Clinical Thyroidology® for the Public

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Switching levothyroxine brands frequently results in abnormal thyroid function tests

CTFP Volume 13 Issue 6

Hypothyroidism is a condition in which the thyroid gland is underactive and does not produce enough thyroid hormone. Hypothyroidism can be treated with levothyroxine, the main hormone secreted by the thyroid gland. There are different manufacturers that make levothyroxine. When levothyroxine is branded, for example Synthroid™, Levoxyl™ and Tirosint™ in the United States, Thyrax in Europe, every prescription filled is for that same brand. When levothyroxine is generic (non-branded), prescriptions may be filled with levothyroxine from different manufacturers. Because potency of levothyroxine between manufacturers is variable, there is a possibility that changing brands may affect thyroid function tests. However, there is limited data on the impact of changing brands on thyroid function.

In 2016, the manufacturer of the levothyroxine brand Thyrax experienced an interruption in production that required approximately 350,000 Dutch patients to change their levothyroxine supplier. The current study examined the effect of the shortage of the levothyroxine brand Thyrax in the Netherlands and subsequent switch to a different brand on thyroid stimulating hormone (TSH) levels.

Flinterman LE et al 2020 Impact of a forced dose-equivalent levothyroxine brand switch on plasma TSH: A cohort study. Thyroid. Epub 2020 Mar 18. PMID: 32188356 Summary of the study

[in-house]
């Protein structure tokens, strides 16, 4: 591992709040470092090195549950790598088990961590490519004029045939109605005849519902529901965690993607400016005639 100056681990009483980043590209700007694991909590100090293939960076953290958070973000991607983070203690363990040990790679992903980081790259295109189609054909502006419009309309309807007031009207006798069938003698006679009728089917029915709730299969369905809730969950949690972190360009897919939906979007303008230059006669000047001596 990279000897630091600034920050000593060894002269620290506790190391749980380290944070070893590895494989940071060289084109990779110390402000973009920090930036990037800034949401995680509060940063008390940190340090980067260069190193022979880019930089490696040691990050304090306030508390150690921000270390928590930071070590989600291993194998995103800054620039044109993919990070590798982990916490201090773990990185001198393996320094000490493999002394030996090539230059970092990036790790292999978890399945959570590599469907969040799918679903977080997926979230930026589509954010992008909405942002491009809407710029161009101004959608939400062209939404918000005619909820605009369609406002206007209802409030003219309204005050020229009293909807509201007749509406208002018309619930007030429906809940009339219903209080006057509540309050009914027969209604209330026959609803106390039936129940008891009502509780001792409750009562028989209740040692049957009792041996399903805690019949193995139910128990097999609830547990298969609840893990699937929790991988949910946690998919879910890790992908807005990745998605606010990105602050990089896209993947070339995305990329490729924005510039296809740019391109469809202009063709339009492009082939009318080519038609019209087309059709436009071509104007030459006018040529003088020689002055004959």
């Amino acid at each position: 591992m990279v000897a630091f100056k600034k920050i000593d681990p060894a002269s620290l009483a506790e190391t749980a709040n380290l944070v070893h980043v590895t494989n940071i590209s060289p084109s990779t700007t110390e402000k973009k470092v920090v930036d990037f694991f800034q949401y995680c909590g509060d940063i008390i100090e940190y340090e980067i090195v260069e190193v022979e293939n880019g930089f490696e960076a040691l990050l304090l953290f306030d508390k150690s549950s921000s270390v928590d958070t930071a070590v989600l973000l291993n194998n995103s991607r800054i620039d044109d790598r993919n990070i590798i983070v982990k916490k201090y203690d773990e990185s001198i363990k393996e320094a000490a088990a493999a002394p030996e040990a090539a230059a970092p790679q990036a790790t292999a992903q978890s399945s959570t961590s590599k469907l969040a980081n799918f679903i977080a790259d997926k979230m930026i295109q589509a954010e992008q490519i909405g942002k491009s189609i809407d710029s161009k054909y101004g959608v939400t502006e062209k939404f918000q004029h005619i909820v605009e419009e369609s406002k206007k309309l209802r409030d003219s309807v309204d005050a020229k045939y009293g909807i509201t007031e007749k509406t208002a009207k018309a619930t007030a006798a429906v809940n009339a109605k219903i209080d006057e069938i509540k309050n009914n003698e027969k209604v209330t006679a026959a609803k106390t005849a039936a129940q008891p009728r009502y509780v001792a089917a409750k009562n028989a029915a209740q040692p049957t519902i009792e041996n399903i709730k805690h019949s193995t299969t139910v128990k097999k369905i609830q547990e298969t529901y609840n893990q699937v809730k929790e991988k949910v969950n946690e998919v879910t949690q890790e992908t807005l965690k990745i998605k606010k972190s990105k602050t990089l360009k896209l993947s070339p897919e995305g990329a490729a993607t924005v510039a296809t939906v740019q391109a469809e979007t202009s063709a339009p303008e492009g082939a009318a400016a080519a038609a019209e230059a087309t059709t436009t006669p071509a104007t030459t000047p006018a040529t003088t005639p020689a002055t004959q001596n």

Patient information in 2 databases representing more than 25% of the Dutch population were used for this study. Patients taking at least 25 mcg Thyrax daily for at least one year were included. Of these, 85% were women, and the average age was ~60 years. Two groups were included: a group of patients who switched from Thyrax to another brand and a group of patients who continued taking Thyrax. TSH levels were obtained at set intervals for patients in the same group receiving the same dose of levothyroxine. In the group of patients on <100 mcg levothyroxine who continued taking Thyrax daily and had a previously normal TSH, 19% had an abnormal TSH level in follow-up. In the group of patients on <100 mcg levothyroxine who were switched and had a previously normal TSH, 24% of the group had an abnormal TSH level in follow-up. For patients on >100 mcg of levothyroxine, there was a greater difference: 24% of the group taking Thyrax and 63% of those who switched brands had abnormal TSH levels. A low/suppressed TSH was more likely to occur in patients who switched brands than those who continued on Thyrax with no brand switch.

Changing to the same dose of a different brand levothyroxine was associated with abnormal TSH levels in more patients compared to those who continued on the brand Thyrax. These results suggest that switching levothyroxine brands may require a dose change in a larger number of patients.

— Priya Mahajan, MD


Hypothyroidism: a condition where the thyroid gland is underactive and doesn’t produce enough thyroid hormone. Treatment requires taking thyroid hormone pills.

Levothyroxine (T4): the major hormone produced by the thyroid gland and available in pill form as Synthroid™, Levoxyl™, Tirosint™ and generic preparations.

Thyroid hormone therapy: patients with hypothyroidism are most often treated with Levothyroxine in order to return their thyroid hormone levels to normal. Replacement therapy means the goal is a TSH in the normal range and is the usual therapy.

TSH: thyroid stimulating hormone — produced by the pituitary gland that regulates thyroid function; also the best screening test to determine if the thyroid is functioning normally.